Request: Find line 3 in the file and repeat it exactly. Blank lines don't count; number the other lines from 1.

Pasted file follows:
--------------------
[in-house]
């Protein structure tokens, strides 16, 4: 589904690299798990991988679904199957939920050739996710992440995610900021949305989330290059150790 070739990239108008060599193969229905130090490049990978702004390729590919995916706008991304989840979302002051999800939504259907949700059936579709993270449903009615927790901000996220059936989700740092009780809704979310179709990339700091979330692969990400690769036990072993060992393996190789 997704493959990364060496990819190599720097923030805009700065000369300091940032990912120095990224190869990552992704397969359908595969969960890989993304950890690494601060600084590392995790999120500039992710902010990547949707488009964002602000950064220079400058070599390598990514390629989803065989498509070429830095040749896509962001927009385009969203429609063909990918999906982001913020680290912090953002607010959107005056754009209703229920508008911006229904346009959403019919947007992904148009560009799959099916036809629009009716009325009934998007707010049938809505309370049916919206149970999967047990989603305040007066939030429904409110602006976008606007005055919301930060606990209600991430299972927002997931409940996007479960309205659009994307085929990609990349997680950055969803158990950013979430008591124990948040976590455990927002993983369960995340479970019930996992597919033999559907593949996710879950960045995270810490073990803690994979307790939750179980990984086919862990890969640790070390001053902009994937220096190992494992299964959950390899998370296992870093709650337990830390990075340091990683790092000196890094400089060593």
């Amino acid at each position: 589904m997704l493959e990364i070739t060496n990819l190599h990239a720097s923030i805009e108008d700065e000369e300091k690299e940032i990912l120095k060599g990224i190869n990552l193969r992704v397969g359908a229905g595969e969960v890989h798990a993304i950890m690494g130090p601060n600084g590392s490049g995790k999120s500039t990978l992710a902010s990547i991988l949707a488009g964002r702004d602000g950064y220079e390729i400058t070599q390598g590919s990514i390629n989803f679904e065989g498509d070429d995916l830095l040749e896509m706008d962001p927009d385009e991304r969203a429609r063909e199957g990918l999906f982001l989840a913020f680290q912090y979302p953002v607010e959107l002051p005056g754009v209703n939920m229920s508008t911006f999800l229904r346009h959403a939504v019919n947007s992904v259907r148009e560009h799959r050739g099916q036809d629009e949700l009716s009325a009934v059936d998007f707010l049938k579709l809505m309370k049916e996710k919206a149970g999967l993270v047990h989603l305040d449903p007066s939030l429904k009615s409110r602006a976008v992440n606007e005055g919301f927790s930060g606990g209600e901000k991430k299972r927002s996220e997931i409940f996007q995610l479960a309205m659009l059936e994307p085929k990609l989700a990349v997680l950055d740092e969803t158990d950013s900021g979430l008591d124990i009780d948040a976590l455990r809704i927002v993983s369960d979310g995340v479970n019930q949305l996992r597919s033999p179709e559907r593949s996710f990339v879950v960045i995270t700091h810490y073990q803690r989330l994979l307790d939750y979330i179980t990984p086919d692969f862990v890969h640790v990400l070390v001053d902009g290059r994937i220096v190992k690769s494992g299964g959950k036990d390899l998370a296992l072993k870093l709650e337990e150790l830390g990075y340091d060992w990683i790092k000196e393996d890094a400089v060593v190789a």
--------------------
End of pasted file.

């Amino acid at each position: 589904m997704l493959e990364i070739t060496n990819l190599h990239a720097s923030i805009e108008d700065e000369e300091k690299e940032i990912l120095k060599g990224i190869n990552l193969r992704v397969g359908a229905g595969e969960v890989h798990a993304i950890m690494g130090p601060n600084g590392s490049g995790k999120s500039t990978l992710a902010s990547i991988l949707a488009g964002r702004d602000g950064y220079e390729i400058t070599q390598g590919s990514i390629n989803f679904e065989g498509d070429d995916l830095l040749e896509m706008d962001p927009d385009e991304r969203a429609r063909e199957g990918l999906f982001l989840a913020f680290q912090y979302p953002v607010e959107l002051p005056g754009v209703n939920m229920s508008t911006f999800l229904r346009h959403a939504v019919n947007s992904v259907r148009e560009h799959r050739g099916q036809d629009e949700l009716s009325a009934v059936d998007f707010l049938k579709l809505m309370k049916e996710k919206a149970g999967l993270v047990h989603l305040d449903p007066s939030l429904k009615s409110r602006a976008v992440n606007e005055g919301f927790s930060g606990g209600e901000k991430k299972r927002s996220e997931i409940f996007q995610l479960a309205m659009l059936e994307p085929k990609l989700a990349v997680l950055d740092e969803t158990d950013s900021g979430l008591d124990i009780d948040a976590l455990r809704i927002v993983s369960d979310g995340v479970n019930q949305l996992r597919s033999p179709e559907r593949s996710f990339v879950v960045i995270t700091h810490y073990q803690r989330l994979l307790d939750y979330i179980t990984p086919d692969f862990v890969h640790v990400l070390v001053d902009g290059r994937i220096v190992k690769s494992g299964g959950k036990d390899l998370a296992l072993k870093l709650e337990e150790l830390g990075y340091d060992w990683i790092k000196e393996d890094a400089v060593v190789a």